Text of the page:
Until recently, the adoption of affirmative action policies for black Brazilians was considered a distant dream. The black movement demanded specific policies. Occasionally, multinational companies raised concerns about the workforce in relation to their Brazilian branches. However, as recently as the 1990s, affirmative action seemed unlikely. In a few years, a major shift happened. The subject garnered a groundswell of attention in debates due to the preparatory process that led up to the landmark event in 2001, the World Conference Against Racism, Racial Discrimination, Xenophobia, and Related Intolerance. Beyond the mobilization of the black movement and the increasing visibility of their demands, an important aspect of this process has been public statements of some government entities, mainly the Instituto de Pesquisa Econômica Aplicada—IPEA (Institute for Research on Applied Economics), linked to the Ministry of Planning, Budget, and Management. The debate intensified during the World Conference, when the official report was released, including the recommendation for the adoption of quotas for black students in public universities (da Silva and Pereira 2013).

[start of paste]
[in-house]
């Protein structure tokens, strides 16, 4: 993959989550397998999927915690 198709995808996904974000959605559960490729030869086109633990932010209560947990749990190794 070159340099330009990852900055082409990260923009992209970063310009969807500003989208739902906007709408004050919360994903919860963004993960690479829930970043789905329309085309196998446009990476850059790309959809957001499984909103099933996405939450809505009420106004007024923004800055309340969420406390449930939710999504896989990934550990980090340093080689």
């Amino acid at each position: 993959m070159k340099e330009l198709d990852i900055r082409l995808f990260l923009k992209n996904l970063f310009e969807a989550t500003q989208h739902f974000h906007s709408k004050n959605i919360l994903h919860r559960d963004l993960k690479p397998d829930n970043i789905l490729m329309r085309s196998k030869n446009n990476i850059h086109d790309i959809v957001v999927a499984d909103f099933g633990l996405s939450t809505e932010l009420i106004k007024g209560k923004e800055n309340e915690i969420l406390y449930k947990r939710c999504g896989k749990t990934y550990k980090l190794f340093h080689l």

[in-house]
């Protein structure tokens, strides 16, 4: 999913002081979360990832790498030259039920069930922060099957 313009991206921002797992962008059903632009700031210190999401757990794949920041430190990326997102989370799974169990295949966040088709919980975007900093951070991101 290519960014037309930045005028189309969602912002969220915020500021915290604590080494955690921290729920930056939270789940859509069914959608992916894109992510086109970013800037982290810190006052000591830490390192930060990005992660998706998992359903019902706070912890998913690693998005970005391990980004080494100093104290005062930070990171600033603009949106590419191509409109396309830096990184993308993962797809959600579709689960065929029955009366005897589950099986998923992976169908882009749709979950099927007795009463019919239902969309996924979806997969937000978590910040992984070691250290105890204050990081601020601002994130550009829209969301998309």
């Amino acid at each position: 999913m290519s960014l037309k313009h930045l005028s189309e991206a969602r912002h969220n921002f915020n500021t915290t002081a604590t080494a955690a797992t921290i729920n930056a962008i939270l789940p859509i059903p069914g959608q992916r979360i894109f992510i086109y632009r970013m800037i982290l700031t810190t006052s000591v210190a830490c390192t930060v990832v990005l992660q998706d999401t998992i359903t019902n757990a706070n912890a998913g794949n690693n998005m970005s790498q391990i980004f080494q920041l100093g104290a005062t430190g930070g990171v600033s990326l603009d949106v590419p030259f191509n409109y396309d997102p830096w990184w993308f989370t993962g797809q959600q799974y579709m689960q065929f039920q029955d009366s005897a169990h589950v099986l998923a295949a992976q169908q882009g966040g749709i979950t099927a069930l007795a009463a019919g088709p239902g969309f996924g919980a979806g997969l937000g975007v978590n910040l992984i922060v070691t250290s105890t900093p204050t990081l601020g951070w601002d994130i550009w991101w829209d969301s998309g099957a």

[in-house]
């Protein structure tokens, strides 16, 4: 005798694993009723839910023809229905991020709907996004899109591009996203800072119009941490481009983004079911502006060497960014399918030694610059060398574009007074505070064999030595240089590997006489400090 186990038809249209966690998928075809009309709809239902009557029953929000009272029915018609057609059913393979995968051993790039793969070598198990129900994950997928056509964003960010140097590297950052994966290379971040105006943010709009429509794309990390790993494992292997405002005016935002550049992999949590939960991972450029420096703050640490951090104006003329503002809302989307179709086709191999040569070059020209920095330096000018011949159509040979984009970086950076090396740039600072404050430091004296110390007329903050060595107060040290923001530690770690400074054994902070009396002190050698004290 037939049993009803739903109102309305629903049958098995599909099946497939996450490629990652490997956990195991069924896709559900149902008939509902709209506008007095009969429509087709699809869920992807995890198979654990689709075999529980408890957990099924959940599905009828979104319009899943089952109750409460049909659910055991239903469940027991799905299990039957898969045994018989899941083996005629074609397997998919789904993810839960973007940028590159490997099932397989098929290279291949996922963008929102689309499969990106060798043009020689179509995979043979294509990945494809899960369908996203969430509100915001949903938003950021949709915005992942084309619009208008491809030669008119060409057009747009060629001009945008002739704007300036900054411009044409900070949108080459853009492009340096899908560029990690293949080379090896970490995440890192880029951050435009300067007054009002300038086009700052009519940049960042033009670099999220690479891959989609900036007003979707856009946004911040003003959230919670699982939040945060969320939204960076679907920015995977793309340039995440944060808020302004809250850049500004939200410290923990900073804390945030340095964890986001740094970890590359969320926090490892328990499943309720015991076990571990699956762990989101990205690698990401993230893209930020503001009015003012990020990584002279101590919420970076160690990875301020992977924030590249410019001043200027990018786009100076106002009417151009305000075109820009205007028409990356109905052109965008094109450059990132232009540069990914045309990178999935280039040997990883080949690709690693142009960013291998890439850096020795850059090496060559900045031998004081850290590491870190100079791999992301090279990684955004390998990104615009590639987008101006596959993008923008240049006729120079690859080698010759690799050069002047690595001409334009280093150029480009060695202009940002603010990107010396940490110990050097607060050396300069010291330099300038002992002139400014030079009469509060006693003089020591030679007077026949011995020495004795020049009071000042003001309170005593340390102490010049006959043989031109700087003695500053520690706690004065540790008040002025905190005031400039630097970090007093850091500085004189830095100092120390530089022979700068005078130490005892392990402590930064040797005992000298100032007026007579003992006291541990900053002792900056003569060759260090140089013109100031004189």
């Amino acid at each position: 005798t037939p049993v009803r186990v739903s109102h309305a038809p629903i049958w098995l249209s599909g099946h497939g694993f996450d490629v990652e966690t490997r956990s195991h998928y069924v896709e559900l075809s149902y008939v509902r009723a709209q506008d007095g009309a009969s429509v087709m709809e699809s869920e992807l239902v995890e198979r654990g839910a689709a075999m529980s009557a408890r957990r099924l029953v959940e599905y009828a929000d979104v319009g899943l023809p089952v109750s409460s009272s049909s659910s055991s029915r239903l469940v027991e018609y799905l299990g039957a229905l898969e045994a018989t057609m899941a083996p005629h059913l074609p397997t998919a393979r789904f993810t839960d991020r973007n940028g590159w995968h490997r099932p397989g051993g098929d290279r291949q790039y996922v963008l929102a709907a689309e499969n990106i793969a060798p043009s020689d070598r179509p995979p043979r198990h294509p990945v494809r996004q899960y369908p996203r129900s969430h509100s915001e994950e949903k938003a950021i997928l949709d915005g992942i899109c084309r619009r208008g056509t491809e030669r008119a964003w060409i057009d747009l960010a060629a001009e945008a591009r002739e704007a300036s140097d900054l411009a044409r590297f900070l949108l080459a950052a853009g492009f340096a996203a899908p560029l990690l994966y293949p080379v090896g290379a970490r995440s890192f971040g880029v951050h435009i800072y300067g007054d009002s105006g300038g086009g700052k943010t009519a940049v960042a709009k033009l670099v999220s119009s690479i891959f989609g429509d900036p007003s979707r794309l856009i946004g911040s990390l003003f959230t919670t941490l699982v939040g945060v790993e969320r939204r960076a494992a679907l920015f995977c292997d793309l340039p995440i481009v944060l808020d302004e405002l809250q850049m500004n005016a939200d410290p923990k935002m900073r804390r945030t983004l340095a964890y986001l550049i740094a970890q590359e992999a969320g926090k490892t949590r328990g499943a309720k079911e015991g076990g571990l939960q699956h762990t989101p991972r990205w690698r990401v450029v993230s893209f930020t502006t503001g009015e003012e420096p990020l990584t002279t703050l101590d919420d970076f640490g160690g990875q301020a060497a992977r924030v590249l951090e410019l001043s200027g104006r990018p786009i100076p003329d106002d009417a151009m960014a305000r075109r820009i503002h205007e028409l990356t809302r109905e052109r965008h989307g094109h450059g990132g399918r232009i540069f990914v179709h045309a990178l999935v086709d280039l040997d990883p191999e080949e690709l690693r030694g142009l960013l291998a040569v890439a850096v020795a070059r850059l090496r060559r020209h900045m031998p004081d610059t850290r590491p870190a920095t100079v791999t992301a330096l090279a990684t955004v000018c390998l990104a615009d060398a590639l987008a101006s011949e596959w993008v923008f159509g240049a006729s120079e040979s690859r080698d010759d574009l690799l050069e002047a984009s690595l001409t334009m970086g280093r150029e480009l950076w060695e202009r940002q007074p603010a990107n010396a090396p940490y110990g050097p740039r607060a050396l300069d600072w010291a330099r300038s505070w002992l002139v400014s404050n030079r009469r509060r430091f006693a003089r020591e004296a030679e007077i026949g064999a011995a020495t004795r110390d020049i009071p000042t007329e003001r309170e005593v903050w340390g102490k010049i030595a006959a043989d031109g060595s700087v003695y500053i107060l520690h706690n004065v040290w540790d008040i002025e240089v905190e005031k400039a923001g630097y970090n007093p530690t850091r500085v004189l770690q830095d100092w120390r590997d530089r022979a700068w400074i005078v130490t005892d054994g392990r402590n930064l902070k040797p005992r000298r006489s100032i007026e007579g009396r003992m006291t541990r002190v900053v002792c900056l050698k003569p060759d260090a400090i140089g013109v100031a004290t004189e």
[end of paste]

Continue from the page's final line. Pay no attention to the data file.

Since then, there have been major changes in the reactions of Brazilian society to proposals for the promotion of racial equality. Since 2002, social movements, NGOs, and academic institutions have produced studies of affirmative action in higher education. In 2002, not more than three public higher education institutions had adopted these policies. In 2003, the University of Brasília (UnB) was the first federal university to adopt affirmative action. Ten years later, the picture was very different. In 2011, 115 public institutions had enacted some kind of affirmative action policies for excluded groups (Jodas and Kawagami 2011; Heringer and Ferreira 2009).